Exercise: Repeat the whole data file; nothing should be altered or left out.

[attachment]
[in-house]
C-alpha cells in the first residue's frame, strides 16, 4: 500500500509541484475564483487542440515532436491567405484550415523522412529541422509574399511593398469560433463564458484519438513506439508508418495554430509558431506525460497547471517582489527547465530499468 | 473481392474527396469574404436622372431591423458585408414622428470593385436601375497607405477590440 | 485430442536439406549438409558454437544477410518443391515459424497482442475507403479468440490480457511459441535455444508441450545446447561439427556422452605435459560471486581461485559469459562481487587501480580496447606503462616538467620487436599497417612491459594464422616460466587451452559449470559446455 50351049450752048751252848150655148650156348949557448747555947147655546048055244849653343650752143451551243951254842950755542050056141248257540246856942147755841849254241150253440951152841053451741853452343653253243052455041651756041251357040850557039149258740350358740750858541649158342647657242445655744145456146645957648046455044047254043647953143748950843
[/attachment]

[in-house]
C-alpha cells in the first residue's frame, strides 16, 4: 500500500509541484475564483487542440515532436491567405484550415523522412529541422509574399511593398469560433463564458484519438513506439508508418495554430509558431506525460497547471517582489527547465530499468 | 473481392474527396469574404436622372431591423458585408414622428470593385436601375497607405477590440 | 485430442536439406549438409558454437544477410518443391515459424497482442475507403479468440490480457511459441535455444508441450545446447561439427556422452605435459560471486581461485559469459562481487587501480580496447606503462616538467620487436599497417612491459594464422616460466587451452559449470559446455 50351049450752048751252848150655148650156348949557448747555947147655546048055244849653343650752143451551243951254842950755542050056141248257540246856942147755841849254241150253440951152841053451741853452343653253243052455041651756041251357040850557039149258740350358740750858541649158342647657242445655744145456146645957648046455044047254043647953143748950843